Vitamin D has been credited for maintenance of healthy bones and teeth and protection against cancer, diabetes and other diseases. But thanks to researchers at University of Colorado, USA, we now know that higher doses of vitamin D – 3300-4300 units daily – can also prevent against acute respiratory infections (ARIs) by cutting down the risk of influenza, bronchitis and pneumonia by 40% in older adults.
The US Center For Disease Control And Prevention (CDC) states that 8.1% of the US population is vitamin D deficient with African Americans and Hispanics at higher risk than the Caucasian population.
To overcome the vitamin deficiency, the National Institute of Health (NIH), USA, recommends a dietary intake of 400 International Units (IU) of vitamin D in children aged 0 to 12 months, 600 IU in people from ages 1 to 70 years and 800 IU in old people aged 70 years and above. The recommendations are equal for both males and females.
Acute respiratory infections interfere with the proper functioning of the respiratory system due to a viral or bacterial infection in the upper respiratory tract, bronchial tubes or in the lungs. The infections include pneumonia, bronchitis, influenza, asthma and a few others and can be dangerous in people with weak immune systems such as old people.
The findings of the trial, led by Adit Ginde, MD, MPH, and professor of emergency medicine at the University of Colorado School of Medicine, aim to help reduce the chances of serious illnesses, especially ARIs and death among older patients aged 80 and above, in long-term care nursing homes and other medical facilities.
The clinical trial is the first to examine the benefit of vitamin D on respiratory infections in old people at nursing homes. 107 patients with an age of 60 years or older were selected for the trial over a 12 month period and were divided into 2 groups.
The first group comprising 55 patients received a dose of 100,000 IU of vitamin D on a monthly basis, about 3,300-4,400 UI daily, while the other group of 52 people received a lower dose of 400-1,000 UI on a daily basis.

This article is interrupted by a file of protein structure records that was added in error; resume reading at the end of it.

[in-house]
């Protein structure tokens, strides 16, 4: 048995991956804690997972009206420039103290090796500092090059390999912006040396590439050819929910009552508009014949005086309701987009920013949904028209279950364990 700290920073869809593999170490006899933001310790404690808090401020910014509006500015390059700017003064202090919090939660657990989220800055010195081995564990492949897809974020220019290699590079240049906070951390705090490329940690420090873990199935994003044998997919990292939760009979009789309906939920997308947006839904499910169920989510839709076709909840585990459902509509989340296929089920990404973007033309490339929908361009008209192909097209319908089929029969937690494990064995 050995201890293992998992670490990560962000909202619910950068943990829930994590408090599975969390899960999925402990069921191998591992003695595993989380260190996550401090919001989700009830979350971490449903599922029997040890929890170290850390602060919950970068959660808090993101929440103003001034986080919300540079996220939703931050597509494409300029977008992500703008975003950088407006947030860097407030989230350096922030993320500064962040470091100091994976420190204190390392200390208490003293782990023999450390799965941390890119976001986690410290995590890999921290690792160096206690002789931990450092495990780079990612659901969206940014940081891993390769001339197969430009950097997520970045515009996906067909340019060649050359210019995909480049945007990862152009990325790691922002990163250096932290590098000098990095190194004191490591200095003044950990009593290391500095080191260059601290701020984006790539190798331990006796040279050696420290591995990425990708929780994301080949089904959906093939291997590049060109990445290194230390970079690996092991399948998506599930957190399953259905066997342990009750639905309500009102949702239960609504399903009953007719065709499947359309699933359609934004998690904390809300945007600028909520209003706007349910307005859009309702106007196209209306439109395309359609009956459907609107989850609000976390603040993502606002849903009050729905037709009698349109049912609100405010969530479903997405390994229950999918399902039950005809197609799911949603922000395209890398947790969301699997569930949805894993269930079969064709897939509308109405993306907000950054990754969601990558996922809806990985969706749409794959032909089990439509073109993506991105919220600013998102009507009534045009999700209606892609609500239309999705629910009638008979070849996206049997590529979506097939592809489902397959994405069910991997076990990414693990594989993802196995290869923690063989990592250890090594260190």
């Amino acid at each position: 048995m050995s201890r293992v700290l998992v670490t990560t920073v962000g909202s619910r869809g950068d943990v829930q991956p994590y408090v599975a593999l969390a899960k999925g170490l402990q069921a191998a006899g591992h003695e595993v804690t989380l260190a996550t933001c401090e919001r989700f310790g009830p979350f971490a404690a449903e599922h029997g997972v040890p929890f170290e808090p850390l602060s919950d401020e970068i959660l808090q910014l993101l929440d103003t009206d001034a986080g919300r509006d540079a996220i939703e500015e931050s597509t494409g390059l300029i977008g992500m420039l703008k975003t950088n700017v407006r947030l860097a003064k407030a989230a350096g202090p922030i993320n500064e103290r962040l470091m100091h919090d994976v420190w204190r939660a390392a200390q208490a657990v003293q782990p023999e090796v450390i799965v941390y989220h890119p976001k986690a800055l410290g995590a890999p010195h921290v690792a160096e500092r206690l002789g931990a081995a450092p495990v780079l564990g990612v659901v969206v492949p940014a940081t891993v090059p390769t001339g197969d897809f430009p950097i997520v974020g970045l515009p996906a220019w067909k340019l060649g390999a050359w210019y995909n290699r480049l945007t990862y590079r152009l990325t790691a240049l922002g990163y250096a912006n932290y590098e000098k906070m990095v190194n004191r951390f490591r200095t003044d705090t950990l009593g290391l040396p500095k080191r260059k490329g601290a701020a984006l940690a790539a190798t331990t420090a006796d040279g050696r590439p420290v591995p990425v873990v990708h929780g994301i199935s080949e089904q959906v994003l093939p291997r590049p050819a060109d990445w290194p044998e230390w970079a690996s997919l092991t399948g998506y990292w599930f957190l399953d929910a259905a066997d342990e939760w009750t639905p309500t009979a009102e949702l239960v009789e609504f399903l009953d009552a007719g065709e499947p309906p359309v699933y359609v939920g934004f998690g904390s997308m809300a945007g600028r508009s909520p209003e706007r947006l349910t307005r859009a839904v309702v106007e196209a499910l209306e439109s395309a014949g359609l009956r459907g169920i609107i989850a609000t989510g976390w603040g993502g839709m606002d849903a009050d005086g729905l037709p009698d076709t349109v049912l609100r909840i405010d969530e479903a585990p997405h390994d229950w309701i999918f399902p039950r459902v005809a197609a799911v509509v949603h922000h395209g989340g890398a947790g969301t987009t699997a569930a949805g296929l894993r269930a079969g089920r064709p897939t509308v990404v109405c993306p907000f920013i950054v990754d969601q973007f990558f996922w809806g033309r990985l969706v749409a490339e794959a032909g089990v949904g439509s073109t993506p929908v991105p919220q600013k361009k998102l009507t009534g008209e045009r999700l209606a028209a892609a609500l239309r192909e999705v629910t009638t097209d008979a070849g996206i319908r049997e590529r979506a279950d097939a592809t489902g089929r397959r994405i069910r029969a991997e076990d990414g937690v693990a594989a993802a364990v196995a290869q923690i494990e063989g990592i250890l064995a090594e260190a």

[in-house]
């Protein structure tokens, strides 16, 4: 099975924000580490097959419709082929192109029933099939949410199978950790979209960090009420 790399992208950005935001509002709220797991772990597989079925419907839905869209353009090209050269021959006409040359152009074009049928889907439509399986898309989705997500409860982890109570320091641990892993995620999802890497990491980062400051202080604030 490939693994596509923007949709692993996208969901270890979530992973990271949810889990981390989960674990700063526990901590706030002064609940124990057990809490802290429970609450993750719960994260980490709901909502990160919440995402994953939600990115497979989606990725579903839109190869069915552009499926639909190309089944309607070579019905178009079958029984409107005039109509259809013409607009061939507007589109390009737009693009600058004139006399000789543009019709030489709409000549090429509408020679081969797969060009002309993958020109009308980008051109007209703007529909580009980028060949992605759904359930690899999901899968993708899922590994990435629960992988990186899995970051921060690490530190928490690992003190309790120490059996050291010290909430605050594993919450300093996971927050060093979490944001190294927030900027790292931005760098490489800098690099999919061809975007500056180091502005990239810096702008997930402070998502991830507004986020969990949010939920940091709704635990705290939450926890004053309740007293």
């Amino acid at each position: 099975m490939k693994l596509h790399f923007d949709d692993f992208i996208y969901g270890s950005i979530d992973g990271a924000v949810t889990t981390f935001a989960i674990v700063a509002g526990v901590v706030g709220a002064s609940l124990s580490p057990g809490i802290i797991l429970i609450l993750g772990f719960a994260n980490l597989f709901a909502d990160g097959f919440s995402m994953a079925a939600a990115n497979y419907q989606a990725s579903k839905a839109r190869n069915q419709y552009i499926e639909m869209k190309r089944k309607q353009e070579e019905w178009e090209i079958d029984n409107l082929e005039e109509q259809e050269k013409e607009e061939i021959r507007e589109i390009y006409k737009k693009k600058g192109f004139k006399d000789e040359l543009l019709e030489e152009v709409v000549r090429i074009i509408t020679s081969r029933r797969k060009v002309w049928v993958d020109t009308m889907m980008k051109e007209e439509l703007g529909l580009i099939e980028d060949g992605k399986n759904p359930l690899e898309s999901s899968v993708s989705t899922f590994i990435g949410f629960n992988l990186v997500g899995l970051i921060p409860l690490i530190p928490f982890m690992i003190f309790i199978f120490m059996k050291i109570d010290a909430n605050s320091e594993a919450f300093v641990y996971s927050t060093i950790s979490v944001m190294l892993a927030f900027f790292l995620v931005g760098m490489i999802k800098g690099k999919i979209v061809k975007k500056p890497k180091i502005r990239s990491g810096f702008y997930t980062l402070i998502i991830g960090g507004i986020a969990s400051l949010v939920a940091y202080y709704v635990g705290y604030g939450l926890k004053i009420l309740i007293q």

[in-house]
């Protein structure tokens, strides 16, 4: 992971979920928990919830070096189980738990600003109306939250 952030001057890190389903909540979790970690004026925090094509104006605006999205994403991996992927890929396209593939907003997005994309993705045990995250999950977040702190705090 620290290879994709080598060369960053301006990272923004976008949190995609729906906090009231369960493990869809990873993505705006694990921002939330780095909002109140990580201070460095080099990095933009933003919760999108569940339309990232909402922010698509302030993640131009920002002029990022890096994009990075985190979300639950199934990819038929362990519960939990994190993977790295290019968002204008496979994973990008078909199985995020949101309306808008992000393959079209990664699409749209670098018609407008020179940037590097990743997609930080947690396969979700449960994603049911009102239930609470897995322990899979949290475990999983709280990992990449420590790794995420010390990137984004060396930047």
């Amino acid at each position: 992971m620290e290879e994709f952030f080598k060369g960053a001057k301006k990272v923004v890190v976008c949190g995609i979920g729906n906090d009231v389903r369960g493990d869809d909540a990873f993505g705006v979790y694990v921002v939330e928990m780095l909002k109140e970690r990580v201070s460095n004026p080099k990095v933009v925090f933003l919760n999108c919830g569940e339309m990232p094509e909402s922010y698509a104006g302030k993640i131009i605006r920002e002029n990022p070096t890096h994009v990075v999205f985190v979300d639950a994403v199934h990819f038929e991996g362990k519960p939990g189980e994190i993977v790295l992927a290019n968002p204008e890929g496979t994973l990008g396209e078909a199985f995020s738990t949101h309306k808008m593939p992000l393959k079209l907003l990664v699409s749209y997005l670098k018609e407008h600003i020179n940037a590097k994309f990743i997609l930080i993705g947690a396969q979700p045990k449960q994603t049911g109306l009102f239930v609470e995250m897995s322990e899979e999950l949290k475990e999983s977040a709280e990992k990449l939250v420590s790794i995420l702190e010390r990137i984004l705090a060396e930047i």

The scientists found that those receiving higher doses had a reduced risk of developing ARIs but had an increased chance to suffer falls without injuries.
Ginde says, “This is a potentially life-saving discovery. There is very little in a doctor’s arsenal to battle ARI, especially since most are viral infections where antibiotics don’t work. But vitamin D seems able to potentially prevent these infections.”
The study was published in Journal of the American Geriatrics Society.
Vitamin D, or the sunshine vitamin, is crucial for bone growth and strength. Earlier this year, we found vitamin D to prevent risk and exacerbations of asthma in patients.
According to the study, severe asthma attacks require systemic corticosteroids such as vilanterol. However, vitamin D supplements taken with standard asthma drugs have the potential to reduce asthmatic bouts.
A similar study looks at the effects of vitamin D supplements in reducing the risks of influenza in school children, the results of which proved that vitamin D supplements can reduce influenza symptoms in school children.
Additionally, there is a need to get as much sunlight in autumn, winter and cloudy weather since sunshine is scarce during these times of the year. Therefore, children are at greater risk of developing vitamin D deficiency during colder periods of the year which can lead to a weak immune system resulting in cases of influenza, bronchitis and asthma.
Proper intake of vitamin D has other benefits as well. A study has proved that vitamin D can enhance exercise performance and reduce the risk of cardiovascular diseases by reducing blood pressure and lowering the levels of cortisol in the urine.
In addition, adequate levels of vitamin D in the body assist in the regulation of calcium and phosphate in the blood which is essential.
Different Ways To Get Vitamin D
Almost all of the American milk supply is fortified with 100 IU of vitamin D per cup. The other sources of vitamin D include fish like salmon, mackerel and tuna, beef liver, cheese, yogurt and egg yolks. Some varieties of mushrooms also contain vitamin D.
Some people meet their requirements of vitamin D through exposure to sunlight. When ultraviolet radiation touches skin, it converts 7-dehydrocholesterol to previtamin D3, which in turn becomes vitamin D3. Season, time and length of the day, cloud cover and melanin content in the skin are factors to how much vitamin D is synthesized in the body through sunlight exposure.
According to the American Dietary Guidelines, approximately 5-30 minutes of sun exposure between 10 AM to 3PM at least twice a week without sunscreen could lead to sufficient vitamin D synthesis. In addition, those tanning beds which emit 2% to 6% ultraviolet B radiation are also effective.